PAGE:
If the source DB instance of a Multi-AZ deployment fails over to a standby, the associated read replicas switch to using the standby (now primary) as their replication source. The read replicas might need to restart, depending on the RDS for PostgreSQL version, as follows:

  • PostgreSQL 13 and higher versions – Restarting isn't required. The read replicas are automatically synchronized with the new primary. However, in some cases your client application might cache Domain Name Service (DNS) details for your read replicas. If so, set the time-to-live (TTL) value to less than 30 seconds. Doing this prevents the read replica from holding on to a stale IP address (and thus, prevents it from synchronizing with the new primary). To learn more about this and other best practices, see Amazon RDS basic operational guidelines.

  • PostgreSQL 12 and all earlier versions – The read replicas restart automatically after a fail over to the standby replica because the standby (now primary) has a different IP address and a different instance name. Restarting synchronizes the read replica with the new primary.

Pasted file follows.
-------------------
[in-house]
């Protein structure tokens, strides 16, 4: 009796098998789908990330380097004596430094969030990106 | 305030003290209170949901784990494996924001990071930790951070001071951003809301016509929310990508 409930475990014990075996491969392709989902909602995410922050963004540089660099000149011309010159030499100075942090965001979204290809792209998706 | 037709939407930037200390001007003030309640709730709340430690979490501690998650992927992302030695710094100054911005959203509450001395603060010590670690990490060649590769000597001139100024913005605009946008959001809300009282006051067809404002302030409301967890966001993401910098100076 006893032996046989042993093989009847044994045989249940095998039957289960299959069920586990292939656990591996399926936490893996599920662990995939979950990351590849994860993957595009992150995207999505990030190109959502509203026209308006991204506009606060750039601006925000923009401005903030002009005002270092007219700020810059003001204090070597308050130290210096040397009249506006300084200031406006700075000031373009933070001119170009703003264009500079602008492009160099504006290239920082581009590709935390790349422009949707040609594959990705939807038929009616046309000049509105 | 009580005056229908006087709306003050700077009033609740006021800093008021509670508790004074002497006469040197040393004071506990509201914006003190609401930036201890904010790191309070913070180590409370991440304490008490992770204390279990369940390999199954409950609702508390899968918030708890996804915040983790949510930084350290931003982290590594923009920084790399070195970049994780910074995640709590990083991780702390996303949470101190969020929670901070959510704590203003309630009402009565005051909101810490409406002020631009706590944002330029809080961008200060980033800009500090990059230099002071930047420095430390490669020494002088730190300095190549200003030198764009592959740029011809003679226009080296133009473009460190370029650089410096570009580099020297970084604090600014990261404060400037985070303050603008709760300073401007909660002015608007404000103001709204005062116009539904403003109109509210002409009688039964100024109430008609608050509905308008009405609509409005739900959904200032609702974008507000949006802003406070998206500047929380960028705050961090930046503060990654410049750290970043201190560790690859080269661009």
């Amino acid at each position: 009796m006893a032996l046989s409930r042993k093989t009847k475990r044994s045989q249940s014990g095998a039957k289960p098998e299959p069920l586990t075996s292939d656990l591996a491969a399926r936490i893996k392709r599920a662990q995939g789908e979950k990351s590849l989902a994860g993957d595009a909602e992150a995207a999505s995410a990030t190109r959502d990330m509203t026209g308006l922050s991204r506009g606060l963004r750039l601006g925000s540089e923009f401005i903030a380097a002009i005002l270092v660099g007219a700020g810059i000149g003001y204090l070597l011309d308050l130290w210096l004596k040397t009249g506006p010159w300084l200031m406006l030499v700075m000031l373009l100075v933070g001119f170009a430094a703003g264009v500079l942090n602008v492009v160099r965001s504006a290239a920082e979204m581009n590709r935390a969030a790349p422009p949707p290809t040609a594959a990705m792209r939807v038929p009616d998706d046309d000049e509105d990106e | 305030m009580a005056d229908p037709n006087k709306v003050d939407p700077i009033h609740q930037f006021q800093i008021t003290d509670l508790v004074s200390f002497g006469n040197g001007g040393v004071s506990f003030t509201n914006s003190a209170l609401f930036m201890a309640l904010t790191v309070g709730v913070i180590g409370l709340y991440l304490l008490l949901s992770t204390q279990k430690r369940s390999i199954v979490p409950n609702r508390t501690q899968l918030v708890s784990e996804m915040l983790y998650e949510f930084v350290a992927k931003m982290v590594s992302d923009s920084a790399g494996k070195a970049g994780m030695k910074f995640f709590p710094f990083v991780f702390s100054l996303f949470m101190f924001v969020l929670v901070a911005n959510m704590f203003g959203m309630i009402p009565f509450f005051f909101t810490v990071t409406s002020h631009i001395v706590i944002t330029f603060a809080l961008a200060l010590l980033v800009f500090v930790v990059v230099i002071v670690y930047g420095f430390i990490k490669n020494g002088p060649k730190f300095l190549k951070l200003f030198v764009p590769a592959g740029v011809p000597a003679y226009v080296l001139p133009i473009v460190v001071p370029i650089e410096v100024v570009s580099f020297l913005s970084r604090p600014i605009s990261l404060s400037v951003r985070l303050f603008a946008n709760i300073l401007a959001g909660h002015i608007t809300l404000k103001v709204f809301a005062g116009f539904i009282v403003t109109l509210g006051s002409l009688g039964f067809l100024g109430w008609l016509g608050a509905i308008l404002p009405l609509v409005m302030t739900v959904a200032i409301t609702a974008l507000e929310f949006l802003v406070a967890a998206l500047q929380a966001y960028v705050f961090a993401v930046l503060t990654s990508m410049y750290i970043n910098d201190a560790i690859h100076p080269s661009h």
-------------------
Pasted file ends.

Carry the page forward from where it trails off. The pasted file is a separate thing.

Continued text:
To learn more about failover, see Failover process for Amazon RDS. To learn more about how read replicas work in a Multi-AZ deployment, see Working with read replicas.

To provide failover support for a read replica, you can create the read replica as a Multi-AZ DB instance so that Amazon RDS creates a standby of your replica in another Availability Zone (AZ). Creating your read replica as a Multi-AZ DB instance is independent of whether the source database is a Multi-AZ DB instance.

Using cascading read replicas with RDS for PostgreSQL

As of version 14.1, RDS for PostgreSQL supports cascading read replicas. With cascading read replicas, you can scale reads without adding overhead to your source RDS for PostgreSQL DB instance. Updates to the WAL log aren't sent by the source DB instance to each read replica. Instead, each read replica in a cascading series sends WAL log updates to the next read replica in the series. This reduces the burden on the source DB instance.

With cascading read replicas, your RDS for PostgreSQL DB instance sends WAL data to the first read replica in the chain. That read replica then sends WAL data to the second replica in the chain, and so on. The end result is that all read replicas in the chain have the changes from the RDS for PostgreSQL DB instance, but without the overhead solely on the source DB instance.